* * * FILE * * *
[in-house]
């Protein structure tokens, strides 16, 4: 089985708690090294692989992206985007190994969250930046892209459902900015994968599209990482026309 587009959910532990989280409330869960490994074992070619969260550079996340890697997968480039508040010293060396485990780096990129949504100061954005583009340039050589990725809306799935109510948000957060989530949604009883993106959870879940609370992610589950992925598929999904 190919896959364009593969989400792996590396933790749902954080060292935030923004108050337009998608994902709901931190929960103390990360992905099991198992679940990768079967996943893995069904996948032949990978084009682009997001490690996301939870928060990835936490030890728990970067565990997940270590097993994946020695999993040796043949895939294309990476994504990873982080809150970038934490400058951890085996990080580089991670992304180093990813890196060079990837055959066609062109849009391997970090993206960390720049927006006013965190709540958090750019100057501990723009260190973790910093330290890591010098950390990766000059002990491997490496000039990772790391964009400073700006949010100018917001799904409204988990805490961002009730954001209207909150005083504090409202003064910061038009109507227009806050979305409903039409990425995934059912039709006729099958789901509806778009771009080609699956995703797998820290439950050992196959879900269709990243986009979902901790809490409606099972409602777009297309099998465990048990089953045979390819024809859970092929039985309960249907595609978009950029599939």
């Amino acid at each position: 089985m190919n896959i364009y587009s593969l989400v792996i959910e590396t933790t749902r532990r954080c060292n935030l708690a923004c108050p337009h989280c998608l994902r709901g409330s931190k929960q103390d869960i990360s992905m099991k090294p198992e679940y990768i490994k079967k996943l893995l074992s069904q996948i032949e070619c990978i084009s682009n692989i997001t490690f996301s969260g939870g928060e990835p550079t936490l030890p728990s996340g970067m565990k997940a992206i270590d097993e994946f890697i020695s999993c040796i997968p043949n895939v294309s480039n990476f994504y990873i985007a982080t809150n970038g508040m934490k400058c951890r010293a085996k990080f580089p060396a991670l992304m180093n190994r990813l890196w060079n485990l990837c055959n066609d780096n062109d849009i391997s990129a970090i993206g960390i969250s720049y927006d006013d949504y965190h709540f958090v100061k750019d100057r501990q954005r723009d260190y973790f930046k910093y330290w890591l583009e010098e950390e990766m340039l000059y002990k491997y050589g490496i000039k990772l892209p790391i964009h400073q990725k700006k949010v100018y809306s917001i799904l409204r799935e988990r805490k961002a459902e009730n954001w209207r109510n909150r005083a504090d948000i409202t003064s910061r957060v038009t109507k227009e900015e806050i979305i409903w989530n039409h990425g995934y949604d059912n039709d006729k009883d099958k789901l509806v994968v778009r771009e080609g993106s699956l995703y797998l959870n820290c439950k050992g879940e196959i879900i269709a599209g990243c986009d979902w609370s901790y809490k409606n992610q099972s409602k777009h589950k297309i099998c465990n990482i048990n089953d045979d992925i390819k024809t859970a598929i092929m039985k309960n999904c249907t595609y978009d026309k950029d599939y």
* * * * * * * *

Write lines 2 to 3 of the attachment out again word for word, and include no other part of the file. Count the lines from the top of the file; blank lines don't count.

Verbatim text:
């Protein structure tokens, strides 16, 4: 089985708690090294692989992206985007190994969250930046892209459902900015994968599209990482026309 587009959910532990989280409330869960490994074992070619969260550079996340890697997968480039508040010293060396485990780096990129949504100061954005583009340039050589990725809306799935109510948000957060989530949604009883993106959870879940609370992610589950992925598929999904 190919896959364009593969989400792996590396933790749902954080060292935030923004108050337009998608994902709901931190929960103390990360992905099991198992679940990768079967996943893995069904996948032949990978084009682009997001490690996301939870928060990835936490030890728990970067565990997940270590097993994946020695999993040796043949895939294309990476994504990873982080809150970038934490400058951890085996990080580089991670992304180093990813890196060079990837055959066609062109849009391997970090993206960390720049927006006013965190709540958090750019100057501990723009260190973790910093330290890591010098950390990766000059002990491997490496000039990772790391964009400073700006949010100018917001799904409204988990805490961002009730954001209207909150005083504090409202003064910061038009109507227009806050979305409903039409990425995934059912039709006729099958789901509806778009771009080609699956995703797998820290439950050992196959879900269709990243986009979902901790809490409606099972409602777009297309099998465990048990089953045979390819024809859970092929039985309960249907595609978009950029599939």
């Amino acid at each position: 089985m190919n896959i364009y587009s593969l989400v792996i959910e590396t933790t749902r532990r954080c060292n935030l708690a923004c108050p337009h989280c998608l994902r709901g409330s931190k929960q103390d869960i990360s992905m099991k090294p198992e679940y990768i490994k079967k996943l893995l074992s069904q996948i032949e070619c990978i084009s682009n692989i997001t490690f996301s969260g939870g928060e990835p550079t936490l030890p728990s996340g970067m565990k997940a992206i270590d097993e994946f890697i020695s999993c040796i997968p043949n895939v294309s480039n990476f994504y990873i985007a982080t809150n970038g508040m934490k400058c951890r010293a085996k990080f580089p060396a991670l992304m180093n190994r990813l890196w060079n485990l990837c055959n066609d780096n062109d849009i391997s990129a970090i993206g960390i969250s720049y927006d006013d949504y965190h709540f958090v100061k750019d100057r501990q954005r723009d260190y973790f930046k910093y330290w890591l583009e010098e950390e990766m340039l000059y002990k491997y050589g490496i000039k990772l892209p790391i964009h400073q990725k700006k949010v100018y809306s917001i799904l409204r799935e988990r805490k961002a459902e009730n954001w209207r109510n909150r005083a504090d948000i409202t003064s910061r957060v038009t109507k227009e900015e806050i979305i409903w989530n039409h990425g995934y949604d059912n039709d006729k009883d099958k789901l509806v994968v778009r771009e080609g993106s699956l995703y797998l959870n820290c439950k050992g879940e196959i879900i269709a599209g990243c986009d979902w609370s901790y809490k409606n992610q099972s409602k777009h589950k297309i099998c465990n990482i048990n089953d045979d992925i390819k024809t859970a598929i092929m039985k309960n999904c249907t595609y978009d026309k950029d599939y």